Rescued Garment Workers Want to Remain in Cambodia

Many of the 51 garment workers taken from a Phnom Penh garment factory 11 days ago say they hope to remain in Cambodia to work, at least while they wait for the outcome of their case against the factory.

The 34 Vietnamese workers said they want to find a factory in Cambodia that will treat them fairly and pay them well so they can save some money before returning home to their families. The 17 Chinese workers said they want to return to China, but must get the money they say the company owes them first.

The workers were rescued Feb 19 by police from GT Garment (Cambodia) Co Ltd, where they say they were held against their will, forced to work overtime, and paid far lower wages than they’d been prom­ised.

Factory Director Philip Chang has denied all wrongdoing and has called the case a “misunderstanding.”

Formal statements from police and workers were sent to Muni­cipal Prosecutor Ngeth Sarath on Monday. He said he was reviewing the documents and would decide on what—if any—charges to file against the company.

Possible charges include illegal detention, withholding personal property or illegal trafficking, according to a human rights worker from local NGO Licadho, which helped rescue the workers.

The workers are the front-line soldiers of the fastest-growing industry in Cambodia, one which provides work for nearly 100,000 people and produces 90 percent of the country’s exports. But—if their claims are true—they are also an example of industry abuses still occurring, human rights experts say.

But one industry official who believes labor protests are threatening to undermine the industry cautioned against those who might seek to raise wage stand­ards in Cambodia even more.

In the US, “people want to go to Kmart [department stores] and buy cheap clothes,” said Roger Tan, secretary-general for the Garment Manufacturers Assoc­iation in Cambodia. “It can only be cheaper if the labor is lower….Nobody wants to face the reality.”

Workers have not complained against the salaries they should have gotten, but say they were not paid overtime and were held against their will.

Despite their experiences at GT Garment, the Vietnamese workers say they want to continue to work in Cambodia, where they say they can potentially earn more money and under better conditions than in Vietnam.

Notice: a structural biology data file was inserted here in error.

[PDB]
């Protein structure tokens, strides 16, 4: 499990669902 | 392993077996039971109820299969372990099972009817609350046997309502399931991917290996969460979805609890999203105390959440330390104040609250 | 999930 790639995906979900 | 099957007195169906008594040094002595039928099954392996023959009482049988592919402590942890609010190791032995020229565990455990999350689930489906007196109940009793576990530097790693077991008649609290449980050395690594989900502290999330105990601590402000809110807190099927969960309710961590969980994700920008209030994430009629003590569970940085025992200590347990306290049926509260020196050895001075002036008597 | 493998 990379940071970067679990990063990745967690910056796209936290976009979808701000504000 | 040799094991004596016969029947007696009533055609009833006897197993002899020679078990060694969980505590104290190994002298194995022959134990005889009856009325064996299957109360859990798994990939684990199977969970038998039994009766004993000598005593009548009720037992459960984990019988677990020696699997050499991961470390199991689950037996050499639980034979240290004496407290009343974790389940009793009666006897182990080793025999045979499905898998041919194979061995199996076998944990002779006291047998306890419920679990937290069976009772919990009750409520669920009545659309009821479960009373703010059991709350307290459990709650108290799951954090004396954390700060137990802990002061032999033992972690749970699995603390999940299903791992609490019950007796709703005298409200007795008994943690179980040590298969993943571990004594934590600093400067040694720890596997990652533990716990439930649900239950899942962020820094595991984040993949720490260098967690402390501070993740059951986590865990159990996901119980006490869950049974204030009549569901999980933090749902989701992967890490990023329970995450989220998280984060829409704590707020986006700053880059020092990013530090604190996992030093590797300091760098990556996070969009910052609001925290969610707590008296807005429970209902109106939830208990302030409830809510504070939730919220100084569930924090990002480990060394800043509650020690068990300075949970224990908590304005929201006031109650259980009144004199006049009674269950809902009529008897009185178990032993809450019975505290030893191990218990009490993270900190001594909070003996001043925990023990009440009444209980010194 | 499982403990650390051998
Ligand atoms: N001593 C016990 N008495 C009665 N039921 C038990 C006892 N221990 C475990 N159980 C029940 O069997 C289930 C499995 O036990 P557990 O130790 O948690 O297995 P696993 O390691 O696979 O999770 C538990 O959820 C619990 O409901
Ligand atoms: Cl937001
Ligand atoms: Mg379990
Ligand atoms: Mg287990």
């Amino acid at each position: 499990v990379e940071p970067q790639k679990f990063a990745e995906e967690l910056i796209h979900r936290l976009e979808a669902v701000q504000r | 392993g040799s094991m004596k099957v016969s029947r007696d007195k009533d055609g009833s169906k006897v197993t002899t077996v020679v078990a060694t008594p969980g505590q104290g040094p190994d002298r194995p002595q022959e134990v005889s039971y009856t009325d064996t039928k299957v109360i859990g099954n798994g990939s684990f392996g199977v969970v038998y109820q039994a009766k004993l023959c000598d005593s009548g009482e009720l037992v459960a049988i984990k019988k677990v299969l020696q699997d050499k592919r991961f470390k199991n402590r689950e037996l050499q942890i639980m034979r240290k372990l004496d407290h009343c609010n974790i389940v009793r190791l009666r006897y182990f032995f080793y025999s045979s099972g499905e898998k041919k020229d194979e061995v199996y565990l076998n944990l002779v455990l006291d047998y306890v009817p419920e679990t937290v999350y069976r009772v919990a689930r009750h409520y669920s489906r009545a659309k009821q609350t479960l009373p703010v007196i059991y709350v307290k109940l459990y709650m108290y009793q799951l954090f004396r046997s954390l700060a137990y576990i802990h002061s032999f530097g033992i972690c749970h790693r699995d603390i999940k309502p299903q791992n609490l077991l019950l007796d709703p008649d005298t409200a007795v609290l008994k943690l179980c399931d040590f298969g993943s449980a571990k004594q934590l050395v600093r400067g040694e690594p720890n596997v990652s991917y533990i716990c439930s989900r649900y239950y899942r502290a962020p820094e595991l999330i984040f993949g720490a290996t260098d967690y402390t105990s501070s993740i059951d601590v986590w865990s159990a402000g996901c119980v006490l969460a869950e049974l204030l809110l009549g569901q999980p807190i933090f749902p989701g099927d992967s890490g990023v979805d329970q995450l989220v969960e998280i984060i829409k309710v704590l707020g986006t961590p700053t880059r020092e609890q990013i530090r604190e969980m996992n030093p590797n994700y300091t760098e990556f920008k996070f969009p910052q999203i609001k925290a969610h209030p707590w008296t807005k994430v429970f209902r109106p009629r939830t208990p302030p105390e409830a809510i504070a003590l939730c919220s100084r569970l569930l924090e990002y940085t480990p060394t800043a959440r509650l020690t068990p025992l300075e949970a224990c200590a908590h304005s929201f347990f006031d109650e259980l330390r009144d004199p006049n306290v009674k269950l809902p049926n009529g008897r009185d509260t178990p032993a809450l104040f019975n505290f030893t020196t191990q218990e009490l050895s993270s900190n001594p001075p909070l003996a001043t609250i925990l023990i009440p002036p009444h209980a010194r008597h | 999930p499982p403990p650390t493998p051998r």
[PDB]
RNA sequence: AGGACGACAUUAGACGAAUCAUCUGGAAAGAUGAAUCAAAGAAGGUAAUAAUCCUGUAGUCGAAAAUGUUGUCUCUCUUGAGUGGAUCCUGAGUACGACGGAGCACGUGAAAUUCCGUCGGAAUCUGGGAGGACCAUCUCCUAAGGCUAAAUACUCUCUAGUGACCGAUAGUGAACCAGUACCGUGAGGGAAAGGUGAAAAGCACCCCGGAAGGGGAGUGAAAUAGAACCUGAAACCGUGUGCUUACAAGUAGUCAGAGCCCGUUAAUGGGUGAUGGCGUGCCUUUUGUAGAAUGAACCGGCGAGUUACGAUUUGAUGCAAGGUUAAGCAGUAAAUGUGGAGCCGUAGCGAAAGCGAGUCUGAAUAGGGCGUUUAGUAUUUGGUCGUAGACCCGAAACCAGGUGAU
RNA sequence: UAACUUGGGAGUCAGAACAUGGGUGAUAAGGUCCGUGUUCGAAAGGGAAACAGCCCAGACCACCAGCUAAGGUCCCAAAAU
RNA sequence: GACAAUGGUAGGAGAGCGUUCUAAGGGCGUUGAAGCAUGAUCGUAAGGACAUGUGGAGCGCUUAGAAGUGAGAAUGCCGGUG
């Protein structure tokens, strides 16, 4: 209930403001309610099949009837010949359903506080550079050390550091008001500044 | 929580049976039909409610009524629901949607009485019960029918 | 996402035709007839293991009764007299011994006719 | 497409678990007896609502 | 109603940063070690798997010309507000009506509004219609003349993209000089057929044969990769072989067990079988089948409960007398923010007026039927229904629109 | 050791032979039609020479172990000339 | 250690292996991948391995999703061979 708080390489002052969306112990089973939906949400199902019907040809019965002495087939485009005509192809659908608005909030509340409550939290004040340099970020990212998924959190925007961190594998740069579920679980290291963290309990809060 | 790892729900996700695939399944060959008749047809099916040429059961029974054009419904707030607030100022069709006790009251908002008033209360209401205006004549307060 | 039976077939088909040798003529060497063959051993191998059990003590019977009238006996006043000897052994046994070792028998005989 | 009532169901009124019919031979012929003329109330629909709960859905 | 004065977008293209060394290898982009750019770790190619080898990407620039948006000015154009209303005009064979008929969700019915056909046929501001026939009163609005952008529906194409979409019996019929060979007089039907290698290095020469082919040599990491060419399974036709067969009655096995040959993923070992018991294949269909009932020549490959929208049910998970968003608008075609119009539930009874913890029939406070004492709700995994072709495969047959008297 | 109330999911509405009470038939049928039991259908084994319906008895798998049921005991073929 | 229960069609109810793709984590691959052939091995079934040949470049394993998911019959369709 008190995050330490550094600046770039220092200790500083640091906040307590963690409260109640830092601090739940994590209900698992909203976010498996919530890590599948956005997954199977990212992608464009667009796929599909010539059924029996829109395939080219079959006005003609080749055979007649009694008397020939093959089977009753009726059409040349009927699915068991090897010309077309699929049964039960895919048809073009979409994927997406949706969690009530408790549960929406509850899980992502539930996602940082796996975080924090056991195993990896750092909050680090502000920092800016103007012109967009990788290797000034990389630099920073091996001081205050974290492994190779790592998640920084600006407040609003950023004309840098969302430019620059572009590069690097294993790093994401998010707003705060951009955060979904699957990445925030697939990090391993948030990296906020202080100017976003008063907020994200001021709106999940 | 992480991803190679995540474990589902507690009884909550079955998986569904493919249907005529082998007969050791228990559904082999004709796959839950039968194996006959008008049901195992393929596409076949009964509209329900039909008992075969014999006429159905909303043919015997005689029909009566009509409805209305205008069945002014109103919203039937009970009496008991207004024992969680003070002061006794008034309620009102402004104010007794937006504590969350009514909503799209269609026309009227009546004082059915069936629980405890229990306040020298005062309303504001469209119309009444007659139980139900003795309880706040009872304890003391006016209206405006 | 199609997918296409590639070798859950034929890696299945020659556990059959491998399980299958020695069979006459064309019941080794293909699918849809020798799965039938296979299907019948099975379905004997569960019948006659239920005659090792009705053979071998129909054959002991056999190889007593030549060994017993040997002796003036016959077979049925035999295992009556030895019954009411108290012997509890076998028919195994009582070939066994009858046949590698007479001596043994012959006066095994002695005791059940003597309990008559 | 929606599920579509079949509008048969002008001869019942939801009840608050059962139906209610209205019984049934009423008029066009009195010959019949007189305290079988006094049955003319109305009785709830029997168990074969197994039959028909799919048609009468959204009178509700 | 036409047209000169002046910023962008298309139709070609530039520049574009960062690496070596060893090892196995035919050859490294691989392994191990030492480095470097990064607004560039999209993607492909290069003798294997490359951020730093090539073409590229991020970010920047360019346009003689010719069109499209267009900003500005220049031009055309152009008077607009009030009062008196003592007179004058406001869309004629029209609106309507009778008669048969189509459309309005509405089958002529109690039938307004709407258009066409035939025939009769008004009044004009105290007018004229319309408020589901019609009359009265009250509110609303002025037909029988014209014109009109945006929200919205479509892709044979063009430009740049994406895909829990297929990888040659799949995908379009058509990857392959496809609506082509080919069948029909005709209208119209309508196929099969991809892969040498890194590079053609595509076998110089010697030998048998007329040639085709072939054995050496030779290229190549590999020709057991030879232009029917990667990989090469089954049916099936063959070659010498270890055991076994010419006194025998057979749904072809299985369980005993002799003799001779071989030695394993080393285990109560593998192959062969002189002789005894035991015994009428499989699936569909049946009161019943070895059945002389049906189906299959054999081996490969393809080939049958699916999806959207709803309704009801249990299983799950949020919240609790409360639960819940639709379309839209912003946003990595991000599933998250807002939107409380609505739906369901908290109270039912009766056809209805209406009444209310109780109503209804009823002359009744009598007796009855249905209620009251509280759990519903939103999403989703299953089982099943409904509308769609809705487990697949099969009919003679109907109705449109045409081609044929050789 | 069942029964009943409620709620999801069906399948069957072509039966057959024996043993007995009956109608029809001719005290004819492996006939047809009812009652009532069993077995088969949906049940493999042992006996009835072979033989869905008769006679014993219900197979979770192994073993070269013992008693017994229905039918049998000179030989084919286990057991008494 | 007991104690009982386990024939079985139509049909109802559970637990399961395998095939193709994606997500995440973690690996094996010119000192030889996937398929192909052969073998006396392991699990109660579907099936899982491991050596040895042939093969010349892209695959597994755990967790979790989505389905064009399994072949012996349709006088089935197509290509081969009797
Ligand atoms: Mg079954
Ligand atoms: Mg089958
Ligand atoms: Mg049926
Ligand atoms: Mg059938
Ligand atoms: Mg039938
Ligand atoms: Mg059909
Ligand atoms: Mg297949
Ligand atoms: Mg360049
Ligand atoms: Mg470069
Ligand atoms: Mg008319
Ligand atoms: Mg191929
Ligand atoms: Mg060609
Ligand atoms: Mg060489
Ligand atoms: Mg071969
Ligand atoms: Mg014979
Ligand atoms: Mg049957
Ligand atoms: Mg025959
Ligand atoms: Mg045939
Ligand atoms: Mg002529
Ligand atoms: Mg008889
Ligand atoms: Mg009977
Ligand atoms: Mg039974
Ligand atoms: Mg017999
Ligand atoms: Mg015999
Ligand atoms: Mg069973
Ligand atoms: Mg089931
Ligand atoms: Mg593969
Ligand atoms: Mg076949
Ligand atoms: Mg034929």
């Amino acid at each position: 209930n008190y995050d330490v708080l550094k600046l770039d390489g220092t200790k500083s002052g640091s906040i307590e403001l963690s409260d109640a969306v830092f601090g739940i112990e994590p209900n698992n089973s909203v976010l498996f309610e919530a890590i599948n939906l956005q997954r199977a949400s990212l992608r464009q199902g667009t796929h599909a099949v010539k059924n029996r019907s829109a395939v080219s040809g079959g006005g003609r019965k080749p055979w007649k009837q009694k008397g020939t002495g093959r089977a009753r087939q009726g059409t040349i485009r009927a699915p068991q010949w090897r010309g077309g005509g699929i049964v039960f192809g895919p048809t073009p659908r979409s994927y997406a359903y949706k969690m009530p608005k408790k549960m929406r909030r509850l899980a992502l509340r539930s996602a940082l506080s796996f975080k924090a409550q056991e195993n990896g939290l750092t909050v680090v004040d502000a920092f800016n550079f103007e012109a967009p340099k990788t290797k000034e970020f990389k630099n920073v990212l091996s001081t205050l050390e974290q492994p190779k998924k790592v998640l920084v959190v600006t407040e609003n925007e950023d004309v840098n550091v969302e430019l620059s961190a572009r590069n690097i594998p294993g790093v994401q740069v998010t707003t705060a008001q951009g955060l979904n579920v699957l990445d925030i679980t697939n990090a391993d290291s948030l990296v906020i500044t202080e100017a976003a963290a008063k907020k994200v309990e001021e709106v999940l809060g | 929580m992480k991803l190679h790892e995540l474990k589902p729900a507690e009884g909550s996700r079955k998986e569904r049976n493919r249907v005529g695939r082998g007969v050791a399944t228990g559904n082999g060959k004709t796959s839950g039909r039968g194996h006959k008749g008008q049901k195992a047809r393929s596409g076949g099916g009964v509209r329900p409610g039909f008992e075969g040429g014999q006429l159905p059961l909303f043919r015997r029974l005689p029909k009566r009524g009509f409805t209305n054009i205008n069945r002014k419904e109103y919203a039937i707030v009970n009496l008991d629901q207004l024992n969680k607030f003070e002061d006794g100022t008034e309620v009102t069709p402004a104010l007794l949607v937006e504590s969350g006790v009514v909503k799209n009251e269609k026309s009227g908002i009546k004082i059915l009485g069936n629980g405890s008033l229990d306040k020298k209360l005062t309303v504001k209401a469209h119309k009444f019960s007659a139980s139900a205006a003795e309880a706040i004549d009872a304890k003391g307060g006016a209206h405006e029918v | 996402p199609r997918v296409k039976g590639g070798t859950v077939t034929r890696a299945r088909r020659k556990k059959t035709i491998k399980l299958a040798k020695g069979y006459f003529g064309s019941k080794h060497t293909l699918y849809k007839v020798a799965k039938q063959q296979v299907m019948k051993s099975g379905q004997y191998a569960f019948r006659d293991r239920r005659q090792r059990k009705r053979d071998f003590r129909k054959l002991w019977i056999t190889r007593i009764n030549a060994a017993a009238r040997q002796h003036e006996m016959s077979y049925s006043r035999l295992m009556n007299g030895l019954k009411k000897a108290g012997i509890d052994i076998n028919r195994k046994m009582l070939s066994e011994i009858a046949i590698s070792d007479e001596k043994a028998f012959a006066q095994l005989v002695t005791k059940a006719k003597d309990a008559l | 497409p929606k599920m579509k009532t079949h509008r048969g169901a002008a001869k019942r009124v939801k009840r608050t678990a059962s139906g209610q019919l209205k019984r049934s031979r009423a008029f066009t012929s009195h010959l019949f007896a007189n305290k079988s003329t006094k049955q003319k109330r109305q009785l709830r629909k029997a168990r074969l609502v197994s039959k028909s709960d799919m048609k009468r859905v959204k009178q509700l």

In Vietnam, for example, worker Nguyen Thi Vinh, 23, said she earned a salary of $100 per month, working 11 hours per day with Sunday off.

But here in Cambodia, workers were hopeful they could earn as much as $200 to $300 per month counting overtime as “skilled workers,” hoping to save a “couple thousand dollars” before returning to their families, according to the Licadho rights worker.

The Ministry of Foreign Affairs is providing all of them with proper working documents, the Licadho worker said. Now they must find a factory willing to hire them. However, some factories are hesitant to hire Vietnamese workers who have already work­ed in Cambodia, preferring those who come straight from Viet­nam, the rights worker said.

The Chinese workers displayed less enthusiasm for staying in the country, although they said they wanted to work until they are reimbursed for overtime pay they say they are owed.

“We wish to have our salaries…back so we can go home to our country as soon as possible,” said Kao Ye Ping, a 27-year-old worker from Chang­zhou.

The Chinese workers are planning to meet with government officials and factory management Thursday to negotiate salary reimbursement, the Licadho worker said.

Factory director Chang said by telephone Monday that he wants the case to be closed.

“I want to finish,” he said. “We are businessmen—we have no time to play games with this case.”

(Additional reporting by Lor Chandara)

 

 

 

 

 

 

 

 

 

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